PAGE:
A Washington, D.C. watchdog group filed a complaint with the Federal Election Commission Monday accusing Republican presidential candidate Newt Gingrich of getting improper financial support from his movie production company.
The complaint, by the group Citizens for Responsibility and Ethics in Washington (CREW), alleges that Gingrich Productions spent money on events -- billed as movie screenings -- that were in fact aimed at bolstering his campaign. And it claims the campaign paid Gingrich himself $42,000 for a mailing list that was actually supplied by the candidate's film company. Both allegations would, if proven, amount to improper corporate support for his political campaign.
"We based our complaint on ABC News and Washington Post stories about these joint events and they seem to be for a dual purpose, for promoting his candidacy and promoting books," said Melanie Sloan, who is CREW's executive director. Campaign finance laws say that campaigns can't get aid from corporations. "Gingrich Productions is a corporation and this would violate the rule of not receiving a corporation's aid," said Sloan. "In turn, the campaign was accepting an illegal contribution."
The campaign responded swiftly to the accusations, releasing a one-sentence statement from spokesman R.C. Hammond: "If the FEC considers the complaint, they will find that the rules are being followed and published regulations are being enforced."
The complaint is the latest allegation to surface about the blending of Gingrich's vast business and charity enterprise and his efforts to generate financial support for his White House bid. In June, ABC News first reported that Gingrich had taken possession of a mailing list developed by a charity he once oversaw called Renewing American Leadership. The non-profit charity once run by Gingrich's former spokesman, Rick Tyler, spent millions of dollars to send out letters signed by Gingrich seeking contributions. The charity then provided Gingrich with the list of names of people who responded with donations.
The Gingrich campaign released a statement saying the ABC News report "did not find any activity that was not fully supported by the law."
Developing a mailing list of supporters -- especially supporters willing to write a check for the politician -- is typically a costly part of campaigning, and to the extent those costs were defrayed by either Gingrich's business or his charity, that would be a problem, Sloan said.
"The FEC needs to investigate this," she said. "What they should do is investigate and get some answers from Gingrich and they should fine him if he's found to be in violation."
Book sales and movie screenings have been a fixture of the Gingrich campaign. Gingrich is a prolific author, mostly of history books, and formed a production company with his wife Callista that makes documentaries with religious and political themes. In Naples, Florida last month, Gingrich held a book signing at Borders, and all 800 copies of his novel "Battle of the Crater" were completely sold out before he even arrived.
Since leaving the speakership, Gingrich has built an elaborate conglomerate of businesses and political organizations that have all worked in concert to promote his ideas, sell his books, and keep him in the mix of political figures who shape conservative ideology and messaging. The profit-making portion of the Gingrich empire has helped him amass enough wealth to buy a $1 million home in suburban Washington, D.C., and have a now-infamous $500,000 line of credit at Tiffany's.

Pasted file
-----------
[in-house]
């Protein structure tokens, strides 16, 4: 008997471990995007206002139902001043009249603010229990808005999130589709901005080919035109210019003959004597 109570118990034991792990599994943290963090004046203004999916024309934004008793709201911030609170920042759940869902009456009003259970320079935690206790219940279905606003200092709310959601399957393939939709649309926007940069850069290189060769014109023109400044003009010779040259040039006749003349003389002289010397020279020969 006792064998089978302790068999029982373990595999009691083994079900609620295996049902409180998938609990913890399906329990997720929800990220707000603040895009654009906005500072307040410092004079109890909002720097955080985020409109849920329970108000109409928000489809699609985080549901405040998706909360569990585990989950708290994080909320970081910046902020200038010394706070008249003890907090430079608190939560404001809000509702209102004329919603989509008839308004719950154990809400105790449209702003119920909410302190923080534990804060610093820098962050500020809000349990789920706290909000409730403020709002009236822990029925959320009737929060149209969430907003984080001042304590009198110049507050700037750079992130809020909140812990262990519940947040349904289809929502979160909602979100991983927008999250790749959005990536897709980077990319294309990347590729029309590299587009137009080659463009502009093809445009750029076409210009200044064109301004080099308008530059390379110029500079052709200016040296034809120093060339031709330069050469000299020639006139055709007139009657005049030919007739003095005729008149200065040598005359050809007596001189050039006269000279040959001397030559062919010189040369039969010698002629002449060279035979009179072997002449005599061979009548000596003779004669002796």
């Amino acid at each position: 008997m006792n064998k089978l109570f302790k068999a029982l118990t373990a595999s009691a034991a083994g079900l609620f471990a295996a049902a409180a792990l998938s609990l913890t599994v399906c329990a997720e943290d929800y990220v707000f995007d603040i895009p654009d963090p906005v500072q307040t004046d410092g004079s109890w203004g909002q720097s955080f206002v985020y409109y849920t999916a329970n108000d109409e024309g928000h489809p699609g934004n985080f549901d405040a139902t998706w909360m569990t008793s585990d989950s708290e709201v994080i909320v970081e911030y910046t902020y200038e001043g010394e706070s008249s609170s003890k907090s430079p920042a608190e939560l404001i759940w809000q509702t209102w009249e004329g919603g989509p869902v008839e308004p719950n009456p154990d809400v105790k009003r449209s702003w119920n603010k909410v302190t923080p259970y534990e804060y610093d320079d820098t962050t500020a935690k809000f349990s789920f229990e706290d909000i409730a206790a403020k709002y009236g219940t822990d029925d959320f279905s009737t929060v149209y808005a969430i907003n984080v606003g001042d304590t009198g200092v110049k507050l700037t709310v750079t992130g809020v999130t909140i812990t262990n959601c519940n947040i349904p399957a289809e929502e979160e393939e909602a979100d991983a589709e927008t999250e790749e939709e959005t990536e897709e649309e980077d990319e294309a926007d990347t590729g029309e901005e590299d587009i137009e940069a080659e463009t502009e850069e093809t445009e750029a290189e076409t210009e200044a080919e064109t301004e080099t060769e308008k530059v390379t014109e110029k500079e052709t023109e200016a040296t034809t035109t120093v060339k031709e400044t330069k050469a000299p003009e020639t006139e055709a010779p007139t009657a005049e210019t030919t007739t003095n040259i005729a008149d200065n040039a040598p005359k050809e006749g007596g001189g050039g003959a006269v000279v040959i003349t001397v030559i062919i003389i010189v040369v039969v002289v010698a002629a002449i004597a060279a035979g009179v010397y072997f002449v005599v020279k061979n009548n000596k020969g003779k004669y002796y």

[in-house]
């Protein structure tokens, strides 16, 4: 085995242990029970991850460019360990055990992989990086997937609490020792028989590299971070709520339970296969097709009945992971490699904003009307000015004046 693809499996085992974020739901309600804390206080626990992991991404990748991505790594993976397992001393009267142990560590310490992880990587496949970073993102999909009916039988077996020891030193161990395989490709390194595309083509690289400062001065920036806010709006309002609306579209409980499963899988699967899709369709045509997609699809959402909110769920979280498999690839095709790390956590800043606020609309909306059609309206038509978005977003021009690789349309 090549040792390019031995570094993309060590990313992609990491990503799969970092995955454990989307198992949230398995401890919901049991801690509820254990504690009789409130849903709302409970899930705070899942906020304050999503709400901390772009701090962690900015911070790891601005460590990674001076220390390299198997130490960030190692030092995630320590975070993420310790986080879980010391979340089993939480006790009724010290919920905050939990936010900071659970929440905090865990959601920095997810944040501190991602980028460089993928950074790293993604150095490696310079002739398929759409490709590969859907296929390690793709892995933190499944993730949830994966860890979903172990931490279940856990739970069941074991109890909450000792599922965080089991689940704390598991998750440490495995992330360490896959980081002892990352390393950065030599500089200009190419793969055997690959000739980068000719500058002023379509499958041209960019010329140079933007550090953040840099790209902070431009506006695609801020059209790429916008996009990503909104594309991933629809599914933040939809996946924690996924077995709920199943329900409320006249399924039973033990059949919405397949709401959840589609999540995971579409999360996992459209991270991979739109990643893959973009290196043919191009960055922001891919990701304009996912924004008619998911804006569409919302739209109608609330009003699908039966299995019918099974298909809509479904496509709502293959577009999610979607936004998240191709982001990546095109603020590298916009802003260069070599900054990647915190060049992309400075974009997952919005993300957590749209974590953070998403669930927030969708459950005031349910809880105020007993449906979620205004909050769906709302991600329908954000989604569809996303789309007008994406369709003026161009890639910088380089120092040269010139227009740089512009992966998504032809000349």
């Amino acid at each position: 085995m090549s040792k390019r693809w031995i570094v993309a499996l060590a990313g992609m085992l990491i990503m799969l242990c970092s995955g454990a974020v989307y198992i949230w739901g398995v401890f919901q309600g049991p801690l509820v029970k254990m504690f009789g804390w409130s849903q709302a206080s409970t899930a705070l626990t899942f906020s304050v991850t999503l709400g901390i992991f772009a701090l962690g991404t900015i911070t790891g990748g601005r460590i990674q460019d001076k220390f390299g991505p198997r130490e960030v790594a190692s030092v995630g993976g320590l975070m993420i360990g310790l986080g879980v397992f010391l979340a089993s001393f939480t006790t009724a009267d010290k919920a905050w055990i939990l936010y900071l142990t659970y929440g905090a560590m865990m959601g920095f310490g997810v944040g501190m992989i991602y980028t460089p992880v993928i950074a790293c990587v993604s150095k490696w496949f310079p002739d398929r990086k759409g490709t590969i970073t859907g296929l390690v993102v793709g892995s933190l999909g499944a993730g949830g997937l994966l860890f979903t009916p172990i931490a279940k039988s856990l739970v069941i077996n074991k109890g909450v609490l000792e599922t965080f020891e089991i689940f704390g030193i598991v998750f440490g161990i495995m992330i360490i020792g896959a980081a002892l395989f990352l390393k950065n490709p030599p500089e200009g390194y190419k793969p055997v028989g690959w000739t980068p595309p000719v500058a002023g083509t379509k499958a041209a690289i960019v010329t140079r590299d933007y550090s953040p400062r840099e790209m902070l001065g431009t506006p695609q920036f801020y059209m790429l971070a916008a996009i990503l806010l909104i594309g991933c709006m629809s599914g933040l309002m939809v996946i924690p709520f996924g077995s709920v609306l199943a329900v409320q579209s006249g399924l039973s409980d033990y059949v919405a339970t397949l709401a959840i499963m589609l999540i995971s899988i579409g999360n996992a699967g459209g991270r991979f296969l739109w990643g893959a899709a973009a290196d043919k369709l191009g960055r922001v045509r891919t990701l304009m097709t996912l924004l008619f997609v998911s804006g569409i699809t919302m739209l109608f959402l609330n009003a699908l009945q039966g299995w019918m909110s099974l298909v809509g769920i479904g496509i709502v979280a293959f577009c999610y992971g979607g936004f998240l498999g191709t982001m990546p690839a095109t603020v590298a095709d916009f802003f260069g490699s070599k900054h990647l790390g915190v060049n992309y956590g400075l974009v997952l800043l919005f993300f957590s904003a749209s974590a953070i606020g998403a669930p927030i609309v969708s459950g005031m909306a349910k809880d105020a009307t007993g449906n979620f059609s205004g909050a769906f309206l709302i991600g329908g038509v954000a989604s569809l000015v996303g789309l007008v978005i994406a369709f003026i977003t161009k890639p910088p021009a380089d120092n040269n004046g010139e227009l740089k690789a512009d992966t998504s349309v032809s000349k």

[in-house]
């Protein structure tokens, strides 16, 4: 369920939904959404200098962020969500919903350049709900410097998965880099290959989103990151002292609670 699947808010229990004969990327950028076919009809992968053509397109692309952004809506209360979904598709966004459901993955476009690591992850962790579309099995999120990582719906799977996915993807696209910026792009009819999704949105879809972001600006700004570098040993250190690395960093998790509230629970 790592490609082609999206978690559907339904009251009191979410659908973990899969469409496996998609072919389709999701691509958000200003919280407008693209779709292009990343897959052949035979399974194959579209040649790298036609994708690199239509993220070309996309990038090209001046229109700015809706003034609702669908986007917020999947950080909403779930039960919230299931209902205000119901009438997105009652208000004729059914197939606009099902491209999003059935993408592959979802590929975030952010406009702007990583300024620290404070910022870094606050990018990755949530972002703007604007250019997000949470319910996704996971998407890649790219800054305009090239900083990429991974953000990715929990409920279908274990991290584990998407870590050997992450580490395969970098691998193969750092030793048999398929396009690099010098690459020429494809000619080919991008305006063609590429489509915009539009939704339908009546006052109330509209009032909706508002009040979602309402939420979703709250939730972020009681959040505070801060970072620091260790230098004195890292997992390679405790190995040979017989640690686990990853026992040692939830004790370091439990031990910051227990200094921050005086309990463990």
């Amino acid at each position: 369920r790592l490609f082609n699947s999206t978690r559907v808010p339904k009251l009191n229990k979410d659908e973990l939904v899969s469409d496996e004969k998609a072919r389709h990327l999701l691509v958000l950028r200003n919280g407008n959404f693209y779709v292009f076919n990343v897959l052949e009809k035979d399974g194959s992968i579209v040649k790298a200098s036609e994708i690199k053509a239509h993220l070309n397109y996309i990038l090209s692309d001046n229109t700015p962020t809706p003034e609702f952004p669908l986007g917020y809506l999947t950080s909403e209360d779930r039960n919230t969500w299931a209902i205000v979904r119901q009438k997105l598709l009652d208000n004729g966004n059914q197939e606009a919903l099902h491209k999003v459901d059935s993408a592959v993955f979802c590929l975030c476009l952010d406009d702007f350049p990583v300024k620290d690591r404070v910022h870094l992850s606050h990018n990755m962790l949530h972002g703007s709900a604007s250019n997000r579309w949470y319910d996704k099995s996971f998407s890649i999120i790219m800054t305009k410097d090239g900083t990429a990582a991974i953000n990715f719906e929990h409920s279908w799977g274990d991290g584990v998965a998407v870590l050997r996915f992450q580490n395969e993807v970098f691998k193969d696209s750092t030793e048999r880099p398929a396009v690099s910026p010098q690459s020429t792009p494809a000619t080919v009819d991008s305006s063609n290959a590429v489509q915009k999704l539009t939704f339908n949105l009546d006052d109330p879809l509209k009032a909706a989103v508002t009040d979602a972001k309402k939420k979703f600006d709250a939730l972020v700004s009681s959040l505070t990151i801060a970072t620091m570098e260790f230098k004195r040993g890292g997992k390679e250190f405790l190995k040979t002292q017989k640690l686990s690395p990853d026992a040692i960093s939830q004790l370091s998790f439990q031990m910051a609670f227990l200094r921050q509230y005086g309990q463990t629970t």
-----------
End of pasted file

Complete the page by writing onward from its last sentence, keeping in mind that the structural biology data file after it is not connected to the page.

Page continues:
It is often difficult to tell where the work of one Gingrich entity ends and where the work of another begins. For instance, money raised by a political group he founded, American Solutions, paid for millions of dollars worth of charter jet flights Gingrich took to crisscross the country promoting the movies of his production company. He made paid public speeches that helped fill the accounts of his communications firm and promote the ideas developed by yet another business, a for-profit think tank called the Center for Health Transformation.
ABC News sought to talk with Gingrich about the overlap during a campaign stop in New Hampshire back in June. "I'm not concerned about that. The American people aren't concerned about that. Try covering the speech," Gingrich said as he left the campaign event. When the reporter tried to follow up, Gingrich got in his waiting car and slammed the door.
Gingrich distanced himself from the charity in the weeks prior to announcing he would run for president. The charity's tax forms indicate it has raised more than $2 million, mostly from small checks sent in response to mail solicitations. ABC News obtained samples of two different mass mailings -- requests for contributions written on Newt Gingrich letterhead and signed by the former speaker. Both letters quoted President Obama saying that America is "no longer a Christian nation" and called on donors to help Gingrich restore Christian principles in Washington. (The quote, from a 2006 Obama speech, is accurate, though the web site Factcheck.org called it misleading for Obama's critics to use the partial quote. What Obama said was, "Whatever we once were, we are no longer a Christian nation -- at least, not just. We are also a Jewish nation, a Muslim nation, a Buddhist nation, and a Hindu nation, and a nation of nonbelievers.")
The mixing of charitable and political activity has been a touchy area for Gingrich. In the late 1990s Gingrich became the first sitting House Speaker to be reprimanded and fined by the House Ethics Committee after being accused of using money from a tax-exempt organization to help finance his political activities. The IRS later cleared him on the charges, but not before the House ordered him to pay a $300,000 fine.